In an effort to compensate for the exclusion of these witnesses, petitioner has submitted to this court 64 letters and declarations from members of the bar. These letters and declarations generally praise petitioner's skills as a judge, particularly noting his ability to settle difficult cases by getting to the heart of the dispute and speaking frankly with counsel and the parties. Nearly all of these declarants qualify their praise of petitioner, using such words as "tough," "short," "abrupt," "direct," "rude," "impatient," and "gruff." Though these terms are generally used in the context of describing petitioner's reaction when counsel is unprepared, many declarants opine that petitioner should exercise more self-restraint. Much of this evidence is cumulative or of little probative value. We decline to take it into consideration. [12 Cal. 4th 170]
III. Findings of Fact
We conclude that clear and convincing evidence supports the Commission's findings of fact. As in Fitch v. Commission of Judicial Performance (1995) 9 Cal. 4th 552, 556 [37 Cal. Rptr. 2d 581, 887 P.2d 937] (Fitch), "[b]ecause this case involves public censure rather than outright removal of a judge, we need not explore in detail the extensive factual matrix underlying each of the Commission's findings." The following summary adequately states our findings with respect to petitioner's misconduct.
A. Interference in a Law Enforcement Investigation
On April 21, 1993, petitioner and some members of his staff, when returning from lunch, observed another superior court judge remove the air from the tire of a van that was parked in that judge's assigned parking space in the courthouse parking lot. Petitioner did not try to dissuade his colleague from deflating the van's tire. The van turned out to be registered to a disabled person. For four weeks, petitioner did nothing to bring the incident to the attention of appropriate authorities. Even after press reports indicated that the judge who had deflated the tire had denied responsibility, petitioner did not publicly disclose his knowledge about the incident. Petitioner did, however, discuss the matter with the presiding judge of the court as well as the court's research attorney. In those discussions, petitioner expressed concern that the responsible judge had apparently denied involvement. Petitioner also said that he intended to tell the truth if asked.
On May 19, 1993, a detective from the Santa Barbara County Sheriff's Department came to petitioner's courtroom while court was in session and spoke to the bailiff, who took a note to petitioner. Through the bailiff, petitioner told the detective that he did not want to make a statement regarding the incident. Later, during the noon recess, petitioner met the detective in chambers and repeated that he did not want to make a statement, explaining that he was "too close." Petitioner also suggested to his staff that they decline to make statements, at least until the detective had interviewed the responsible judge. Though petitioner told his staff that it would not affect their jobs if they chose to speak to the detective, most of petitioner's staff followed petitioner's suggestion and refused to do so.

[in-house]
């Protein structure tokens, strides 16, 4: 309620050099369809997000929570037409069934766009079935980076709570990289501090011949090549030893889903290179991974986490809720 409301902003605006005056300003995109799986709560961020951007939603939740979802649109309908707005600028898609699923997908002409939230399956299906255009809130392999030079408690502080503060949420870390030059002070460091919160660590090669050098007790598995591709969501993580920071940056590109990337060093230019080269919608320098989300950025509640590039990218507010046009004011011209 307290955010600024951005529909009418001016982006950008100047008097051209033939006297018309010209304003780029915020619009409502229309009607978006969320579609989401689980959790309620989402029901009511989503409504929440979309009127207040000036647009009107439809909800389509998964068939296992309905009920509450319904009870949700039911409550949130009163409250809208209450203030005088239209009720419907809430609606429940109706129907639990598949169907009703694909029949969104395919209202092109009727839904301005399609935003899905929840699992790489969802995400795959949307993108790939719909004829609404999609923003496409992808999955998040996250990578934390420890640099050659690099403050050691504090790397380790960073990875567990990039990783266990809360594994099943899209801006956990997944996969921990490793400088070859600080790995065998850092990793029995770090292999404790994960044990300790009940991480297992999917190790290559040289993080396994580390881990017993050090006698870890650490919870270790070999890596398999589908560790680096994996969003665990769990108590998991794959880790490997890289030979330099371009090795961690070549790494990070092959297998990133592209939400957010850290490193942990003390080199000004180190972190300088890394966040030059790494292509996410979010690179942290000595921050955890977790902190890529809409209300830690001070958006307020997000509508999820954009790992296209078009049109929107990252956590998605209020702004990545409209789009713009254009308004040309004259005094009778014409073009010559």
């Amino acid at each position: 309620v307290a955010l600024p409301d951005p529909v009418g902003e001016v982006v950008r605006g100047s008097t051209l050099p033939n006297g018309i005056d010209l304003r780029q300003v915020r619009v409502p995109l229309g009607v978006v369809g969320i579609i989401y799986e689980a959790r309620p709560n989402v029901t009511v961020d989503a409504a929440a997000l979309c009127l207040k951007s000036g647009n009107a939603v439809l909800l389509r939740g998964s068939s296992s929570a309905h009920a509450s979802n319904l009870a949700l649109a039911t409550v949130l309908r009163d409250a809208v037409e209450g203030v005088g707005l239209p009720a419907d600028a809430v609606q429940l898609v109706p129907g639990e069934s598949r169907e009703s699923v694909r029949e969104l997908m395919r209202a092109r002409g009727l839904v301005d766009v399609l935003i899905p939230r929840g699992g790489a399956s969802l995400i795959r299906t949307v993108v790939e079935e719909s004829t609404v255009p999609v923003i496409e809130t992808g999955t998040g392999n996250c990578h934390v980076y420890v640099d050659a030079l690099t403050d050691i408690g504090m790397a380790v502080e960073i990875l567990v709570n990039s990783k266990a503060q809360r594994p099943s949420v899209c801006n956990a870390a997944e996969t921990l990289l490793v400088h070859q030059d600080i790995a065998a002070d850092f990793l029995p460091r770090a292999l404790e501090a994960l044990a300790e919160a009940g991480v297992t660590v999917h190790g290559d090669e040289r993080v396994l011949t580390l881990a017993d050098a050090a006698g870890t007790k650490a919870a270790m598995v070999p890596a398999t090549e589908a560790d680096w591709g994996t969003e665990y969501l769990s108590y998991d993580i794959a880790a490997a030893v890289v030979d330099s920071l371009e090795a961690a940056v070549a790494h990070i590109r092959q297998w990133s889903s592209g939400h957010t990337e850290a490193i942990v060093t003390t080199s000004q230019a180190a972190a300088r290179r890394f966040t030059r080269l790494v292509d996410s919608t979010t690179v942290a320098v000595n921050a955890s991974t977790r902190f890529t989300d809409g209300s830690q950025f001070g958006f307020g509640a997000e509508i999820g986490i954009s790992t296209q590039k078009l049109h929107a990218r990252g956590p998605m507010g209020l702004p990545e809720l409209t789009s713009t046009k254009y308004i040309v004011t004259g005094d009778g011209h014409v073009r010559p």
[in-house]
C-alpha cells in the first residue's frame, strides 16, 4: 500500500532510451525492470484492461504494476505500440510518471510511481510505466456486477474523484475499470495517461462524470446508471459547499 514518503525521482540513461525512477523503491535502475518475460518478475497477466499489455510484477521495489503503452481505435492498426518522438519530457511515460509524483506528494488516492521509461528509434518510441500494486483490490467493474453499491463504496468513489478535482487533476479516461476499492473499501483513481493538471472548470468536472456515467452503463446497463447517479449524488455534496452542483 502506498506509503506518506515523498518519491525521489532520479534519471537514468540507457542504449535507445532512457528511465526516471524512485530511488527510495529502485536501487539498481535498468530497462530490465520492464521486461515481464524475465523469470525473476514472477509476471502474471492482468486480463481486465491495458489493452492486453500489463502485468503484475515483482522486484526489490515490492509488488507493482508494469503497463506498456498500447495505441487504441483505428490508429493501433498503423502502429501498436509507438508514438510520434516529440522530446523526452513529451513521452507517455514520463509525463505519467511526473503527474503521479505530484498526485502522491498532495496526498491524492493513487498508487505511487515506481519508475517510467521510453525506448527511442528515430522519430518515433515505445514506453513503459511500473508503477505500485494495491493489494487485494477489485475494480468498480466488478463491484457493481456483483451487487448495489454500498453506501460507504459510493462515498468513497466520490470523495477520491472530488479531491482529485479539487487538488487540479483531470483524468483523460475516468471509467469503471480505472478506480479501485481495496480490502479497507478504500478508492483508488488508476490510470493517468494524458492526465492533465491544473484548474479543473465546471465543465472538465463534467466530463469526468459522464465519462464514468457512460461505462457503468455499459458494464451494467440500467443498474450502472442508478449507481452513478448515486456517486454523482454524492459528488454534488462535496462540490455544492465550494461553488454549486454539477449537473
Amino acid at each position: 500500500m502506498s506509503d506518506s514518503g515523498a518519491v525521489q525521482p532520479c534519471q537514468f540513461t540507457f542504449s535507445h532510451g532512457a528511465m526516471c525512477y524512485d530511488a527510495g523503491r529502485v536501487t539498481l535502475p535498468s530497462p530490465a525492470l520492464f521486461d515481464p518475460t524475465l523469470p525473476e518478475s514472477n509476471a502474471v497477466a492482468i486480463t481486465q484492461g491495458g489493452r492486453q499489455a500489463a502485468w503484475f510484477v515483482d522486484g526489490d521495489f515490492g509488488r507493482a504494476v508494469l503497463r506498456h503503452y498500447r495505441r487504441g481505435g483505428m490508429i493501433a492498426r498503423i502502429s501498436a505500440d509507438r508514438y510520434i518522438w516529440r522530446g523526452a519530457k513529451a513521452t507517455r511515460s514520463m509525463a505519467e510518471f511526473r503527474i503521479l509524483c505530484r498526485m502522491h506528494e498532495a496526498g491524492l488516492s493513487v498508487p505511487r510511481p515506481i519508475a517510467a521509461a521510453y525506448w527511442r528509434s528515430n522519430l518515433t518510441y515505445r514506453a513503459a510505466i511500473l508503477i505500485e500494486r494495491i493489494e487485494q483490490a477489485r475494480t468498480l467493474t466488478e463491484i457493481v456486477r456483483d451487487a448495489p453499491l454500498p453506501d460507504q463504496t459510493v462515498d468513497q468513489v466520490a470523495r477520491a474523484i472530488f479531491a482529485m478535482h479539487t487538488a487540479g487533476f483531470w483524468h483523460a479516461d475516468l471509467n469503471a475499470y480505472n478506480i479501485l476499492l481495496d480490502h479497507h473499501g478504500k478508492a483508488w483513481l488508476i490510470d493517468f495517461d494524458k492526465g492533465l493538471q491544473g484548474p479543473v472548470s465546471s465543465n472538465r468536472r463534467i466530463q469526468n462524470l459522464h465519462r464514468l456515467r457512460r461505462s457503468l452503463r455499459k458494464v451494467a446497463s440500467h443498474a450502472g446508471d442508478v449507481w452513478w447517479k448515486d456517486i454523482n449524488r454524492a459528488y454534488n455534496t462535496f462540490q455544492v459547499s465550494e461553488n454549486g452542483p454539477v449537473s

Later the same day, the detective spoke with the Santa Barbara County District Attorney, explaining the situation. The district attorney telephoned petitioner and accused him of obstructing justice. Following this conversation, petitioner arranged to meet with the detective, as well as the judge who [12 Cal. 4th 171] had deflated the tire and the court's research attorney. Petitioner conferred with the latter two for a short time out of the detective's presence. Then petitioner invited the detective to join the group, and the judge who had deflated the tire gave a statement admitting his conduct. After this admission, petitioner also gave a statement to the detective. Petitioner's statement was only four and a half hours after the detective first approached petitioner.
On June 3, 1993, petitioner issued a press release that the court's research attorney had drafted. The press release briefly described the foregoing events.
B. Appearance of Rudeness and Prejudgment
During a settlement conference in a case involving alleged sexual misconduct by a physician, petitioner abruptly and repeatedly interrupted the plaintiff. Petitioner and the plaintiff then began to argue, and petitioner pressed the plaintiff for a settlement figure. Because of the inflammatory nature of the plaintiff's allegations, a key issue in the settlement was a confidentiality clause that the plaintiff opposed. The plaintiff was concerned that the confidentiality clause would prevent her from warning others about the physician's actions. Nevertheless, petitioner insisted that the case was about money and demanded a settlement figure. When the plaintiff finally provided a figure, petitioner angrily threw up his arms and yelled, "Get out, it will not settle." The plaintiff cried at the time, and cried again when asked to recount the incident as part of this proceeding.